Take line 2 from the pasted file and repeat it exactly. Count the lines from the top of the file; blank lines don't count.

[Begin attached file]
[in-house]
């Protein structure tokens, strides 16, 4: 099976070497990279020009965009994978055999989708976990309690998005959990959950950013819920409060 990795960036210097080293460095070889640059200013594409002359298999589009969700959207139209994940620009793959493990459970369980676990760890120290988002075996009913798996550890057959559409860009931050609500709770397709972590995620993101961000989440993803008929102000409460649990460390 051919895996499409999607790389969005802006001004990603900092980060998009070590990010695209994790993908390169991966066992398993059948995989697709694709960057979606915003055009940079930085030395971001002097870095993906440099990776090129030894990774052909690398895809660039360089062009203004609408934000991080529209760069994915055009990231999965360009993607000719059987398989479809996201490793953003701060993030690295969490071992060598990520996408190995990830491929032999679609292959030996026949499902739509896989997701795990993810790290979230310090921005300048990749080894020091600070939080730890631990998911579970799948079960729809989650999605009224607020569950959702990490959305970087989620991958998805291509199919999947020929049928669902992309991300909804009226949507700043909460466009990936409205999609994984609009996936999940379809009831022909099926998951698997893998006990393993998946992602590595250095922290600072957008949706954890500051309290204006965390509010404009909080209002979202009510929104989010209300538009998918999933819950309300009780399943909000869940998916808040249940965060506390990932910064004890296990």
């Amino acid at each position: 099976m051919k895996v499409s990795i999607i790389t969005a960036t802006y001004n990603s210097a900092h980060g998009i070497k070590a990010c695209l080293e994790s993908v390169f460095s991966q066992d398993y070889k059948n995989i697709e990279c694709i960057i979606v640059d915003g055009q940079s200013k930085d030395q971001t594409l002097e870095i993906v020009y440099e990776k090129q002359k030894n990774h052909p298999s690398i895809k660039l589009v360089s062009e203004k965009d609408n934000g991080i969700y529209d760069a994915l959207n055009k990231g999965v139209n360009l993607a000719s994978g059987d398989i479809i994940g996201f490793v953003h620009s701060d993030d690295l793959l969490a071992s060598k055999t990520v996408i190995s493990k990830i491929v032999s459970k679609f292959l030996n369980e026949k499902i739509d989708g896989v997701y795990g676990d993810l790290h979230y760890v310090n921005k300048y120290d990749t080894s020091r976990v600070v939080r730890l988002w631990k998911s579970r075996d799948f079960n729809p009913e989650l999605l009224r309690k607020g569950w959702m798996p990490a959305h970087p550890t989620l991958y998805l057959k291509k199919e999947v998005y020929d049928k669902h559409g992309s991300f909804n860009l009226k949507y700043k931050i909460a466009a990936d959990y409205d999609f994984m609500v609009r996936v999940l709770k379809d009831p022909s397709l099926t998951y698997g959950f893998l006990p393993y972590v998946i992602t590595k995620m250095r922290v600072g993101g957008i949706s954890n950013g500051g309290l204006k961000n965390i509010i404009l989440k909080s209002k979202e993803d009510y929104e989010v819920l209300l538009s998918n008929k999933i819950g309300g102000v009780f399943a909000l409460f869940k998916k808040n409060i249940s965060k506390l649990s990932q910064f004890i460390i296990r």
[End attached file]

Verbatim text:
């Protein structure tokens, strides 16, 4: 099976070497990279020009965009994978055999989708976990309690998005959990959950950013819920409060 990795960036210097080293460095070889640059200013594409002359298999589009969700959207139209994940620009793959493990459970369980676990760890120290988002075996009913798996550890057959559409860009931050609500709770397709972590995620993101961000989440993803008929102000409460649990460390 051919895996499409999607790389969005802006001004990603900092980060998009070590990010695209994790993908390169991966066992398993059948995989697709694709960057979606915003055009940079930085030395971001002097870095993906440099990776090129030894990774052909690398895809660039360089062009203004609408934000991080529209760069994915055009990231999965360009993607000719059987398989479809996201490793953003701060993030690295969490071992060598990520996408190995990830491929032999679609292959030996026949499902739509896989997701795990993810790290979230310090921005300048990749080894020091600070939080730890631990998911579970799948079960729809989650999605009224607020569950959702990490959305970087989620991958998805291509199919999947020929049928669902992309991300909804009226949507700043909460466009990936409205999609994984609009996936999940379809009831022909099926998951698997893998006990393993998946992602590595250095922290600072957008949706954890500051309290204006965390509010404009909080209002979202009510929104989010209300538009998918999933819950309300009780399943909000869940998916808040249940965060506390990932910064004890296990």